The Case for a Historical Exodus


(Reggie O'Donoghue) #1

I’m primarily going to be focusing on the Exodus as presenting in the Second Chapter of Richard E Friedman’s excellent book The Exodus. I don’t agree with everything Friedman was to say, though his second chapter (on the arguments for a historical Exodus) are mostly convincing.

Friedman argues for an Exodus only of the Levites. Certainly, the Song of Miriam implies that in the earliest versions of the Exodus story, only the Levites were led out of Egypt, since it nowhere mentions Israel, and mentions the 'am moving towards God’s holy place. Now this narrative very well could be based on truth, since the Levites, unique amongst Israelite tribes had a particularly strong connection to Egypt.

  1. Only Levites ever have Egyptian names.
  2. Levite sources of the Pentateuch have a special emphasis on circumcision, a ritual of Egyptian origin.
  3. The Tabernacle only ever appears in Levite sources, it bears a striking resemblance to the Battle Tent of Ramesses II.
  4. The Ark of the Covenant, catered for by Levite priests, resembles Egyptian barks.
  5. Levite sources were concerned about correct treatment of slaves, which is not shared by the J source.

All things considered then, it is likely that the Levites were originally Asiatic slaves in Egypt, of mixed origins (according to Genetic studies), who migrated to Canaan and become absorbed into the Israelite population.

Thoughts?

Some of you may not like reference to the JEDP hypothesis, yet most of these people probably accept a historical Exodus to begin with.


(John Dalton) #2

I’ve been meaning to get to this book and I will. The question in my mind is, could these factors be equally or better explained if the Levites were some type of remnant of the Egyptian occupation of Canaan up until around 1200 BC? That wouldn’t explain the Exodus story, but a minor migration doesn’t really dot all the i’s and cross all the t’s either. Also, becoming absorbed into the population doesn’t square with achieving priestly status.


(Reggie O'Donoghue) #3

Where did the emphasis on slaves come from?


(John Dalton) #4

I don’t think they would actually have to have been slaves to adopt the limited notions I’m aware of. They seem to be more measures adopted for the sake of some kind of reasoned management. Also, given that slavery seems to have been common for the Egyptians, wouldn’t they be likely to have come up with some such ideas?


(Reggie O'Donoghue) #5

According to genetic studies the Levites are heterogeneous in origins, they do have roots in the ANE, but not in a common group. I think it’s unlikely that they were descended from Egyptians, it’s more likely that they were descended from an amalgam of Afroasiatics brought together by the Egyptians, likely slaves.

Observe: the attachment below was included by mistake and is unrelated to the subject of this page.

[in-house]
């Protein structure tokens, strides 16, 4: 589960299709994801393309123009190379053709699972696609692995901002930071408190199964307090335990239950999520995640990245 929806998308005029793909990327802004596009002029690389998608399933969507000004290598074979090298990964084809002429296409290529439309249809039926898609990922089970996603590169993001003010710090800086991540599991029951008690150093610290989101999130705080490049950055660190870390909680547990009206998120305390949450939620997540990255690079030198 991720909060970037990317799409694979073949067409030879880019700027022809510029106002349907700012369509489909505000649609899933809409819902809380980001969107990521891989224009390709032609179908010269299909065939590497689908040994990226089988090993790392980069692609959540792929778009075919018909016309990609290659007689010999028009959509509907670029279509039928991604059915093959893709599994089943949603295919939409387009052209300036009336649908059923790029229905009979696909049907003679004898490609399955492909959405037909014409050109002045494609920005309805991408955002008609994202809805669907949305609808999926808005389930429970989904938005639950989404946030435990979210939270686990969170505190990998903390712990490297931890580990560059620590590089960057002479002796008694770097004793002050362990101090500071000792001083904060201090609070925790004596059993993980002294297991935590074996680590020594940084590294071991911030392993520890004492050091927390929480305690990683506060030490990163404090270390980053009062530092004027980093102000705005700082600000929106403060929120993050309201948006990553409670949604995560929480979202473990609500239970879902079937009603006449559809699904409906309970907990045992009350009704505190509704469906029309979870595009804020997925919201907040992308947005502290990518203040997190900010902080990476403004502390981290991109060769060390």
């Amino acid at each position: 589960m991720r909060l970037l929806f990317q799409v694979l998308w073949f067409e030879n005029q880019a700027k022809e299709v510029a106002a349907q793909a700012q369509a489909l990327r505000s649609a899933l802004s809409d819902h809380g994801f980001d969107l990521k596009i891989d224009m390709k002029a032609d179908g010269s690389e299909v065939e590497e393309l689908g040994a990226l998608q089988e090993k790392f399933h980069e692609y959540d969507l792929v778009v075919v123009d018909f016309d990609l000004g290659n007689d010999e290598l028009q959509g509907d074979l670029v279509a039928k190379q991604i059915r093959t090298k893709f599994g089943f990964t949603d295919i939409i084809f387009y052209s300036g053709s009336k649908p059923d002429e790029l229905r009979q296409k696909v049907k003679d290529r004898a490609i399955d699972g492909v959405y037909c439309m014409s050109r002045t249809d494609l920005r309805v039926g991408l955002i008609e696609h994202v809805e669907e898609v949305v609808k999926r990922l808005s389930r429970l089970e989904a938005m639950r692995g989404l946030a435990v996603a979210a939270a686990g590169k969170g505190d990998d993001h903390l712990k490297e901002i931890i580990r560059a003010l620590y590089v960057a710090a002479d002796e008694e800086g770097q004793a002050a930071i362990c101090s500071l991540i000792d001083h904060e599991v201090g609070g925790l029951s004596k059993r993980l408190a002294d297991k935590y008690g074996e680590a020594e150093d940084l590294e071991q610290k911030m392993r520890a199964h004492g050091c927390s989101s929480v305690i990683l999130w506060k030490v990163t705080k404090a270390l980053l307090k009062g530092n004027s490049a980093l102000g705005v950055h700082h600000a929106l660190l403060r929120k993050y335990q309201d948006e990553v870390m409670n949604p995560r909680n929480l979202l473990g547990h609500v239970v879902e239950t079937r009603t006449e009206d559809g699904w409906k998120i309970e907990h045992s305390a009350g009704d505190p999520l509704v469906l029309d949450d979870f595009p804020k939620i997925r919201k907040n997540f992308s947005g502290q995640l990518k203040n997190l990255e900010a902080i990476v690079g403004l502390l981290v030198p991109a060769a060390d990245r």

#6

I’ll also throw in the 2016 edited volume Did I Not Bring Israel Out of Egypt? Really good stuff in there.


(Matthew Pevarnik) #7

Based upon this book review, it appears the authors take a more maximalist approach to the Exodus in this volume. This is obviously in contrast to Friedman as well as the minimalist position summarized on this Patheos (non religious section) blog.

Note: I am trying to summarize these various positions and certainly empathize with historians in archaeologists that deal with problems I never ever have to face in physics :slight_smile:


(John Dalton) #8

Looks exceedingly minimalist at first glance but very interesting, thanks.


(Reggie O'Donoghue) #9

To be clear, since Pharoah’s never mentioned their defeats, there is no reason why a large Exodus couldn’t have taken place. Eric H. Cline (whose book 1177 BC is an excellent read for anyone interested in the ANE and how it is still relevant today) agrees:

We do not have a single shred of evidence to date. There is nothing [available] archaeologically to attest to anything from the biblical story. No plagues, no parting of the Red Sea, no manna from heaven, no wandering for 40 years. However, I should add that there is also no archaeological evidence that proves it did not take place. So at this point in time, the archaeological record can neither be used to confirm nor deny the existence of the Exodus.

Friedman, Richard Elliott. The Exodus (p. 20). HarperCollins. Kindle Edition.

Still, I think there is good textual evidence for an Exodus of Levites only.


#10

Oh yes, definitely maximalist — a position that hasn’t had its fair share of representation in academia in recent years. This volume is therefore quite refreshing and introduces a lot more new evidence into the field. I read the review you posted and was happy to see it was quite positive.

I own Friedman’s book and found it quite interesting, I certainly enjoy its discussion on monotheism and biblical ideas of foreigners. Not quite sure I agree with the Levite interpretation, though. We’ll see what further research in the field brings.


(Reggie O'Donoghue) #11